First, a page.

Advertisement

BALLET REVIEW : Nijinsky’s ‘Sacre’ Dominates Bill

Times Music/Dance Critic

It is unsettling. Last year’s wow has a nasty habit of turning into this year’s ho-hum.

When the Joffrey Ballet introduced its thoughtful yet daring construction of Nijinsky’s original “Sacre du Printemps” on September 30, 1987, the entire world of dance came to watch and gasp. History was being remade, right here at the Dorothy Chandler Pavilion.

Wednesday night, the same fascinating production returned to the same locale. The performance looked far more secure, far more polished than had been the case at the premiere. But hardly anyone came. Cannons could have been shot into the auditorium, and no one would have been hurt.

Perhaps Los Angeles audiences suffer from a short attention-span. Perhaps they are tiring of the redundancy of the mix-and-match Joffrey repertory.

Advertisement

Be that as it may, the absentees were the losers. This “Sacre” retains undoubted validity as a museum piece. One doesn’t get a chance to look at dance through a time tunnel every day.

One can argue, of course, about the possibility of a distorted perspective. Some questions remain regarding the authentic rightness of the long-lost “Rite” as pieced together by Millicent Hodson and her scenic aide, Kenneth Archer.

Even if one assumes that all the steps are accurate, one still must wonder about the expressive impetus behind those steps. Scholars, after all, have been entrusted with a choreographer’s job.

With repeated viewings, the production begins to seem less exciting than one might expect. For all the grotesque stylization involved, the dancers now tend to offer blase precision where the music and scenario insist on primitive, even cataclysmic passion.

Advertisement

Part of the problem may involve gaps in the structure or misunderstanding of the original intentions. And part, no doubt, involves the passage of time. What looked shocking in 1913 can look merely quaint in 1988.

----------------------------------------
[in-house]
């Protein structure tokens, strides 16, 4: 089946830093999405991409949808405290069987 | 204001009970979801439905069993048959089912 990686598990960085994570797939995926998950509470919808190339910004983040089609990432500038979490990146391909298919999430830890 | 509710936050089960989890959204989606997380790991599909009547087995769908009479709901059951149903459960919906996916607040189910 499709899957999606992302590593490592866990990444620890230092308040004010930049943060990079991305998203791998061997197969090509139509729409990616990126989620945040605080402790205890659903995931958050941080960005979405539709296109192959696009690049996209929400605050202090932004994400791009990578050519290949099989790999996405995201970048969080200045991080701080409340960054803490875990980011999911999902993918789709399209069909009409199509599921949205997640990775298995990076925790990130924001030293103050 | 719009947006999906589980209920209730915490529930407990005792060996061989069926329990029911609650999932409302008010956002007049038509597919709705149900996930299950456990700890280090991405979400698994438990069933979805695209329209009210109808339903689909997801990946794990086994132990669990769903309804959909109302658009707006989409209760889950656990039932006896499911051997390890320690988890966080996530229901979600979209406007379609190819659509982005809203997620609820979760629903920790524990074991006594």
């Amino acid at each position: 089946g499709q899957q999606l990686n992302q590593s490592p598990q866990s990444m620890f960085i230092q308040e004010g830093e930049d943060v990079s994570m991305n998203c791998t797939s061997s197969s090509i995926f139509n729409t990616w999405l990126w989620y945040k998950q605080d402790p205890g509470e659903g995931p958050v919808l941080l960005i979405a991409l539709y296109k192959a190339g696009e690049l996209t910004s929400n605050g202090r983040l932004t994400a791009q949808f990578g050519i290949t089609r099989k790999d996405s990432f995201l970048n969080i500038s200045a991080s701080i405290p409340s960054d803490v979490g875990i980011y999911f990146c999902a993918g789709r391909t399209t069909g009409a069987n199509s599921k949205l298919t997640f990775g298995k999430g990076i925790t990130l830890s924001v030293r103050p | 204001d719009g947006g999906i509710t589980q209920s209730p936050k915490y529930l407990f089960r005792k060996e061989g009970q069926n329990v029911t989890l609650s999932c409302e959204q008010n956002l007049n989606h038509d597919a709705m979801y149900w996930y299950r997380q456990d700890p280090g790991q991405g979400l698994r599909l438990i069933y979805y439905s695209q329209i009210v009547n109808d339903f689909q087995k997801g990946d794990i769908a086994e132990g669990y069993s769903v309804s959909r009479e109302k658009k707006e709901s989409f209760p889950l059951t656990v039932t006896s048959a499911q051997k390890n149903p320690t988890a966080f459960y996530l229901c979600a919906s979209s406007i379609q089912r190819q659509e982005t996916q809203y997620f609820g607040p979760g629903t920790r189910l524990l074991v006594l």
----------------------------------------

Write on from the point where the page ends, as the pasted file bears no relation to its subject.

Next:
The conscientious, hard-working corps counted the asymmetrical beats and stomped through the symmetrical kinetic patterns with ease. The stylized, pigeon-toed crouch is becoming second nature now.

Beatriz Rodriguez mustered the brooding stillness and quirky, climactic agility of the Chosen Virgin most vividly. Carole Valleskey hobbled crisply through the contortions of the 300-year-old Woman who sets the fatal ritual in motion. Paul Shoemaker tottered imposingly as the ancient Sage. Allan Lewis conducted an able if somewhat scrawny pit orchestra with more clarity than vigor.

The mixed bill opened with a spiffy performance of Gerald Arpino’s “Reflections,” not seen here since 1985. The fast-moving neo-classical choreography still seems a hyperactive response to the “Rococo” Variations of Tchaikovsky, but the merriment was innocent and, some pitch problems aside, Warren Lash played the demanding cello solo with elan.

Advertisement

After intermission came a rather halting and demure approximation of Pilobolus’ innocently bizarre “Untitled.” This was followed by the strenuous Mozartean lyricism of Arpino’s “Secret Places,” danced with a fine fusion of poise and abandon by Dawn Caccamo and Glenn Edgerton. Stanley Babin played the “Elvira Madigan” andante most sensitively under John Miner in the pit.

Incidental intelligence:

--The sequence of events was changed without notice. As a result, the audience was confused and, worse, the program was disrupted. Noisy latecomers, returning to their seats after what turned out to be a false intermission, ruined the magical silent opening of “Secret Places.”

--Contrary to avowed Joffrey policy and a printed credit for a live conductor, “Untitled” was accompanied by a tape recording. That bodes ill.

Advertisement


Advertisement
Advertisement